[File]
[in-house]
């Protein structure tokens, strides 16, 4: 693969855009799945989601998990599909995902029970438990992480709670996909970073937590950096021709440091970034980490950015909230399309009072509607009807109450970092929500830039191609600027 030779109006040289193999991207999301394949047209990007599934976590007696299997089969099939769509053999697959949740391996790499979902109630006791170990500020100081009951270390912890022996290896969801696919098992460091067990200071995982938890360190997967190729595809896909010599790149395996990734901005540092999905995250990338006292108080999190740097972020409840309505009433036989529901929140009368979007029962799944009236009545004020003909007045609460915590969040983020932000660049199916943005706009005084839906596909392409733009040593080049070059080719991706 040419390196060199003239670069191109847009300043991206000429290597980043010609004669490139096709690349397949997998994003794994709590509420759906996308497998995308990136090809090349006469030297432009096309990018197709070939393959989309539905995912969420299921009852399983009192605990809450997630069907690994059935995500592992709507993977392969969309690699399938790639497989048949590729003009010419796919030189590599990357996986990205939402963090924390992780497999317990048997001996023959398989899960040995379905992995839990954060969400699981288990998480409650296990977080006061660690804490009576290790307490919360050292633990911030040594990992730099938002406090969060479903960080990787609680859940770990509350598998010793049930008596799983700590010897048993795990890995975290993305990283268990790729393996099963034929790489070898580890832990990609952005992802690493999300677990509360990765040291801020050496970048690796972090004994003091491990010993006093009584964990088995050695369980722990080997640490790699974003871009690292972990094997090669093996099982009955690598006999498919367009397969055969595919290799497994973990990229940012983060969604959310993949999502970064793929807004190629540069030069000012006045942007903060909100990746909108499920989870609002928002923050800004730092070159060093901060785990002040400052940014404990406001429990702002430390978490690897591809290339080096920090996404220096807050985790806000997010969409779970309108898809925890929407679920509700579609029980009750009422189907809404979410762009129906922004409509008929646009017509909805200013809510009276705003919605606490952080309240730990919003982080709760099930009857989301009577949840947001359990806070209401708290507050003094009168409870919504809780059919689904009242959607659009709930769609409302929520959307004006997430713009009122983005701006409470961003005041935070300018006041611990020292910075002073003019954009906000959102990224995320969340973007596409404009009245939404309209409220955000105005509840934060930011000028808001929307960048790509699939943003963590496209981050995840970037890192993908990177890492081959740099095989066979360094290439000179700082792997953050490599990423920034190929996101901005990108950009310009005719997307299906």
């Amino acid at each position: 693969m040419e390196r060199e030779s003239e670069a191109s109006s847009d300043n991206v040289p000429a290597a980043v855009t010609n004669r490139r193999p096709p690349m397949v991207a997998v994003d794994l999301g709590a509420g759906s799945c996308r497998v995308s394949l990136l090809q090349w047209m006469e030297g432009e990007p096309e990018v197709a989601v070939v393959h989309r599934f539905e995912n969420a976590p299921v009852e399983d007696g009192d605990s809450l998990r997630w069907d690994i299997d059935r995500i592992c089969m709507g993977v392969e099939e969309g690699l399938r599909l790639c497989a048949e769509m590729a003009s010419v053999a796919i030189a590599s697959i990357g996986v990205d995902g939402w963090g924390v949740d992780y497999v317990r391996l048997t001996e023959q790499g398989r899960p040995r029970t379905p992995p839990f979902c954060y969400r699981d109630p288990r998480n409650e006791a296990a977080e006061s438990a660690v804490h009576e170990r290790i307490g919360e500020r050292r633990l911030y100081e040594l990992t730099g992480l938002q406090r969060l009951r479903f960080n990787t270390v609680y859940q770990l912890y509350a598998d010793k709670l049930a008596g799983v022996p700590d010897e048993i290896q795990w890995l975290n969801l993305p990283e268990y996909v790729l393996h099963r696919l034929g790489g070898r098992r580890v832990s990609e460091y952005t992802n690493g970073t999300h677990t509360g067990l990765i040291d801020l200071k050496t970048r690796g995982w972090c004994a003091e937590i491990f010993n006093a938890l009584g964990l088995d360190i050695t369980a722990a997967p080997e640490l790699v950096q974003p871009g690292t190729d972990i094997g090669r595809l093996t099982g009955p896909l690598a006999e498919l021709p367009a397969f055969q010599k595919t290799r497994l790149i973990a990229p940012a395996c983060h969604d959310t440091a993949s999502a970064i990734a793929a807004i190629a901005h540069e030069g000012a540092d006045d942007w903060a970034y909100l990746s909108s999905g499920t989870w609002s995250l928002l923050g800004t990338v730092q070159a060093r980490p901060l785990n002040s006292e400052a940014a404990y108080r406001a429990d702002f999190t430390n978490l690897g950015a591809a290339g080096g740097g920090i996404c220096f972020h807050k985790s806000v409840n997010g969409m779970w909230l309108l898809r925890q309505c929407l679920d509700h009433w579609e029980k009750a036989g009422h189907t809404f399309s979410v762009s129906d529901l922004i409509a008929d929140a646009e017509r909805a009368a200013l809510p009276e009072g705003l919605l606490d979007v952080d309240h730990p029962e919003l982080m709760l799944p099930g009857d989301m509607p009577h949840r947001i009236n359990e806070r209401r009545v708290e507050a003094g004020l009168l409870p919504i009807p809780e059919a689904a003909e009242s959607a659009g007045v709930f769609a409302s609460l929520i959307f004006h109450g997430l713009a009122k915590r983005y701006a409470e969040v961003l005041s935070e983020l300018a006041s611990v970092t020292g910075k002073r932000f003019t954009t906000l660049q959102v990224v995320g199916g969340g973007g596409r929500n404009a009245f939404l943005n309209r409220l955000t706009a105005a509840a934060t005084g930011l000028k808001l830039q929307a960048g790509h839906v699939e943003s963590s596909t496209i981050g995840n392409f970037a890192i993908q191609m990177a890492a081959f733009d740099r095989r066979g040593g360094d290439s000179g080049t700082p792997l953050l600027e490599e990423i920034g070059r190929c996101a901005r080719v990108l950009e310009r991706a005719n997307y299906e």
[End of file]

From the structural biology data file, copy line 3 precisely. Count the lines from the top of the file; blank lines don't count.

């Amino acid at each position: 693969m040419e390196r060199e030779s003239e670069a191109s109006s847009d300043n991206v040289p000429a290597a980043v855009t010609n004669r490139r193999p096709p690349m397949v991207a997998v994003d794994l999301g709590a509420g759906s799945c996308r497998v995308s394949l990136l090809q090349w047209m006469e030297g432009e990007p096309e990018v197709a989601v070939v393959h989309r599934f539905e995912n969420a976590p299921v009852e399983d007696g009192d605990s809450l998990r997630w069907d690994i299997d059935r995500i592992c089969m709507g993977v392969e099939e969309g690699l399938r599909l790639c497989a048949e769509m590729a003009s010419v053999a796919i030189a590599s697959i990357g996986v990205d995902g939402w963090g924390v949740d992780y497999v317990r391996l048997t001996e023959q790499g398989r899960p040995r029970t379905p992995p839990f979902c954060y969400r699981d109630p288990r998480n409650e006791a296990a977080e006061s438990a660690v804490h009576e170990r290790i307490g919360e500020r050292r633990l911030y100081e040594l990992t730099g992480l938002q406090r969060l009951r479903f960080n990787t270390v609680y859940q770990l912890y509350a598998d010793k709670l049930a008596g799983v022996p700590d010897e048993i290896q795990w890995l975290n969801l993305p990283e268990y996909v790729l393996h099963r696919l034929g790489g070898r098992r580890v832990s990609e460091y952005t992802n690493g970073t999300h677990t509360g067990l990765i040291d801020l200071k050496t970048r690796g995982w972090c004994a003091e937590i491990f010993n006093a938890l009584g964990l088995d360190i050695t369980a722990a997967p080997e640490l790699v950096q974003p871009g690292t190729d972990i094997g090669r595809l093996t099982g009955p896909l690598a006999e498919l021709p367009a397969f055969q010599k595919t290799r497994l790149i973990a990229p940012a395996c983060h969604d959310t440091a993949s999502a970064i990734a793929a807004i190629a901005h540069e030069g000012a540092d006045d942007w903060a970034y909100l990746s909108s999905g499920t989870w609002s995250l928002l923050g800004t990338v730092q070159a060093r980490p901060l785990n002040s006292e400052a940014a404990y108080r406001a429990d702002f999190t430390n978490l690897g950015a591809a290339g080096g740097g920090i996404c220096f972020h807050k985790s806000v409840n997010g969409m779970w909230l309108l898809r925890q309505c929407l679920d509700h009433w579609e029980k009750a036989g009422h189907t809404f399309s979410v762009s129906d529901l922004i409509a008929d929140a646009e017509r909805a009368a200013l809510p009276e009072g705003l919605l606490d979007v952080d309240h730990p029962e919003l982080m709760l799944p099930g009857d989301m509607p009577h949840r947001i009236n359990e806070r209401r009545v708290e507050a003094g004020l009168l409870p919504i009807p809780e059919a689904a003909e009242s959607a659009g007045v709930f769609a409302s609460l929520i959307f004006h109450g997430l713009a009122k915590r983005y701006a409470e969040v961003l005041s935070e983020l300018a006041s611990v970092t020292g910075k002073r932000f003019t954009t906000l660049q959102v990224v995320g199916g969340g973007g596409r929500n404009a009245f939404l943005n309209r409220l955000t706009a105005a509840a934060t005084g930011l000028k808001l830039q929307a960048g790509h839906v699939e943003s963590s596909t496209i981050g995840n392409f970037a890192i993908q191609m990177a890492a081959f733009d740099r095989r066979g040593g360094d290439s000179g080049t700082p792997l953050l600027e490599e990423i920034g070059r190929c996101a901005r080719v990108l950009e310009r991706a005719n997307y299906e």